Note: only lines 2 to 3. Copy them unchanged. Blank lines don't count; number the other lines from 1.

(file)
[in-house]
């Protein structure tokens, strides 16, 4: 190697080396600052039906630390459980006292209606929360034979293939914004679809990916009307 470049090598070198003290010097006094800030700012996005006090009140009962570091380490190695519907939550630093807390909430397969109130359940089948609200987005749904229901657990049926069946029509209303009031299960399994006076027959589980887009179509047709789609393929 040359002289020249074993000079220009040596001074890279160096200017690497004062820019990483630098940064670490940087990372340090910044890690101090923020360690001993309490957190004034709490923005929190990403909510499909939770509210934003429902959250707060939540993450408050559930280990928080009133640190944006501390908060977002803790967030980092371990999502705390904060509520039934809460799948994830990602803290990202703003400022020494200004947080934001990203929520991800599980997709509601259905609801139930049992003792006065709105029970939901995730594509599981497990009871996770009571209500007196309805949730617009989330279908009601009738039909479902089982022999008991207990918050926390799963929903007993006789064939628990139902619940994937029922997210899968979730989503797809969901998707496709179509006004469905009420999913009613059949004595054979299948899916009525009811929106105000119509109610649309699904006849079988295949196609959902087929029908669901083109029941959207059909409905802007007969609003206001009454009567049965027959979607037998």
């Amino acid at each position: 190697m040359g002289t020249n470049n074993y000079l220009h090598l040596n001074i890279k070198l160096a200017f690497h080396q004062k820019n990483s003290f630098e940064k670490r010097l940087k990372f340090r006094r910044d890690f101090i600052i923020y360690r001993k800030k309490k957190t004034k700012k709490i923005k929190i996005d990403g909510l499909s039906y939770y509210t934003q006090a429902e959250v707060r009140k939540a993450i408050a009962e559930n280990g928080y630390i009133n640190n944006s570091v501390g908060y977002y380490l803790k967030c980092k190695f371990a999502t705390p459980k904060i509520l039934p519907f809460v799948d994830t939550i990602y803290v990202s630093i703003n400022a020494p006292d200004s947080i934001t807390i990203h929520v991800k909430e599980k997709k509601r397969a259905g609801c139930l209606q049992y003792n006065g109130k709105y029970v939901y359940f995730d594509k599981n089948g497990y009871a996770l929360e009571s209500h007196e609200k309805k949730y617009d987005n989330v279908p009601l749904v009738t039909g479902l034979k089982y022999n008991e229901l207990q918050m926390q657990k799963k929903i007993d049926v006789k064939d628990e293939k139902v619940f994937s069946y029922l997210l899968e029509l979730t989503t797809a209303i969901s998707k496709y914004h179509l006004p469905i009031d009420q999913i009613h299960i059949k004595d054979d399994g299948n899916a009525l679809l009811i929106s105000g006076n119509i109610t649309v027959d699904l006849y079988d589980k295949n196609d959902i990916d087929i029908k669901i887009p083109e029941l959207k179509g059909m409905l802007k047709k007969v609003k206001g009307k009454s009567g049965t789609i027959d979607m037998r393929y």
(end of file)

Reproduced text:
């Protein structure tokens, strides 16, 4: 190697080396600052039906630390459980006292209606929360034979293939914004679809990916009307 470049090598070198003290010097006094800030700012996005006090009140009962570091380490190695519907939550630093807390909430397969109130359940089948609200987005749904229901657990049926069946029509209303009031299960399994006076027959589980887009179509047709789609393929 040359002289020249074993000079220009040596001074890279160096200017690497004062820019990483630098940064670490940087990372340090910044890690101090923020360690001993309490957190004034709490923005929190990403909510499909939770509210934003429902959250707060939540993450408050559930280990928080009133640190944006501390908060977002803790967030980092371990999502705390904060509520039934809460799948994830990602803290990202703003400022020494200004947080934001990203929520991800599980997709509601259905609801139930049992003792006065709105029970939901995730594509599981497990009871996770009571209500007196309805949730617009989330279908009601009738039909479902089982022999008991207990918050926390799963929903007993006789064939628990139902619940994937029922997210899968979730989503797809969901998707496709179509006004469905009420999913009613059949004595054979299948899916009525009811929106105000119509109610649309699904006849079988295949196609959902087929029908669901083109029941959207059909409905802007007969609003206001009454009567049965027959979607037998």
């Amino acid at each position: 190697m040359g002289t020249n470049n074993y000079l220009h090598l040596n001074i890279k070198l160096a200017f690497h080396q004062k820019n990483s003290f630098e940064k670490r010097l940087k990372f340090r006094r910044d890690f101090i600052i923020y360690r001993k800030k309490k957190t004034k700012k709490i923005k929190i996005d990403g909510l499909s039906y939770y509210t934003q006090a429902e959250v707060r009140k939540a993450i408050a009962e559930n280990g928080y630390i009133n640190n944006s570091v501390g908060y977002y380490l803790k967030c980092k190695f371990a999502t705390p459980k904060i509520l039934p519907f809460v799948d994830t939550i990602y803290v990202s630093i703003n400022a020494p006292d200004s947080i934001t807390i990203h929520v991800k909430e599980k997709k509601r397969a259905g609801c139930l209606q049992y003792n006065g109130k709105y029970v939901y359940f995730d594509k599981n089948g497990y009871a996770l929360e009571s209500h007196e609200k309805k949730y617009d987005n989330v279908p009601l749904v009738t039909g479902l034979k089982y022999n008991e229901l207990q918050m926390q657990k799963k929903i007993d049926v006789k064939d628990e293939k139902v619940f994937s069946y029922l997210l899968e029509l979730t989503t797809a209303i969901s998707k496709y914004h179509l006004p469905i009031d009420q999913i009613h299960i059949k004595d054979d399994g299948n899916a009525l679809l009811i929106s105000g006076n119509i109610t649309v027959d699904l006849y079988d589980k295949n196609d959902i990916d087929i029908k669901i887009p083109e029941l959207k179509g059909m409905l802007k047709k007969v609003k206001g009307k009454s009567g049965t789609i027959d979607m037998r393929y």